by Mgr Mark Langham
There are two incidents in the earlier life of Cardinal Cormac that awakened his interest in ecumenism: the first was meeting his local Anglican clergy in his parish in Portsmouth Diocese and finding out that they were rather pleasant, and the second was reading the document on ecumenism from Vatican II, Unitatis Redintegratio. These events stirred in him a sense of a greater Christian identity,
a common calling, that he would later characterise with the technical term koinonia – communion. Indeed, for Cardinal Cormac, ecumenism was a natural part of being a Catholic, a recognition indeed that so long as Christians were divided, the Catholic Church itself lacked something.
Two further events were to confirm him in his opinion. As Bishop of Arundel and Brighton, he welcomed Pope John Paul II to England in 1982 and witnessed him praying with the Archbishop of Canterbury, Robert Runcie, at Canterbury Cathedral. The sight moved him to tears, and convinced him of the need to work tirelessly for unity. The second was his appointment as co-Chairman of the Anglican-Roman Catholic International Commission (ARCIC), where he gained first-hand experience of the theological issues at stake. In this capacity, he underlined the real achievements of the dialogue: he called ARCIC’s agreements on Eucharist and Ministry ‘money in the bank’. Yet he was also realistic about the difficulties in the way to greater unity, notably the ordination of women as priests and (perceptively) the wider issue of authority.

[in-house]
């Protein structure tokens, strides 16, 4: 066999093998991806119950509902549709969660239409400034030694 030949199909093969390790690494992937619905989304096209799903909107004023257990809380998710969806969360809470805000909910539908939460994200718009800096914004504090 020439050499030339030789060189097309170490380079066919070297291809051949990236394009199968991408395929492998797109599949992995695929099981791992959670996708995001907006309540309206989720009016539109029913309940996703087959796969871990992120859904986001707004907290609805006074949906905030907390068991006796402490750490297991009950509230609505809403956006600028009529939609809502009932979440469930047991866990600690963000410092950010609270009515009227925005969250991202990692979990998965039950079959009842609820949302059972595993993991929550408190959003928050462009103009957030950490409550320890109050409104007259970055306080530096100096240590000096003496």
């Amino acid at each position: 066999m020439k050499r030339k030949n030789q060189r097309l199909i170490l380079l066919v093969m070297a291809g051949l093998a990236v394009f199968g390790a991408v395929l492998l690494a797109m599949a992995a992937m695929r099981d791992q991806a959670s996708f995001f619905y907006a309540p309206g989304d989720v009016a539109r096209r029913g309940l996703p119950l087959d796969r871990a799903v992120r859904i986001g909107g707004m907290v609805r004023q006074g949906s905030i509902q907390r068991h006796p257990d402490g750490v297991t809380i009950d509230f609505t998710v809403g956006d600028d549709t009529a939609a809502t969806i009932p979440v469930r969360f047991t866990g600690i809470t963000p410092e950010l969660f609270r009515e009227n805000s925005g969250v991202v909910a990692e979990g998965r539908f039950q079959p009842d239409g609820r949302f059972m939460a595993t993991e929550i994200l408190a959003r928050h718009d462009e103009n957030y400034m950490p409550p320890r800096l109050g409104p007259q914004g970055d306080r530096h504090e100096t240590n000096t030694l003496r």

If sober about the prospects for any early ecumenical breakthrough, he was untiringly optimistic about the ecumenical journey, which he called ‘a road with no exit’. He maintained personally warm relations with members of other Christian communities, and as Cardinal arranged plenary meetings between Catholic and Church of England Bishops. As rector of the English College in Rome he had hosted the Archbishop of Canterbury, Donald Coggan, and established an exchange programme whereby Anglican ordinands spent a semester at the College, an initiative still alive, and one which has had untold benefits in increasing knowledge and collaboration between Catholic and Anglican clergy. But above all, Cardinal Cormac felt that ecumenism was something that ordinary Christians had to do, and indeed, faced with a secularising world, had to do. ‘In every town, in every village, everywhere, there ought to be some things that Christians are doing together’, he said in 2012. For him, the enemies of ecumenism were suspicion, inertia and impatience, and his conviction of the role of the Holy Spirit, combined with his generous and affable character, did as much as any theological discussion to further the path of Christian unity, and establish the real but imperfect communion shared by Christians.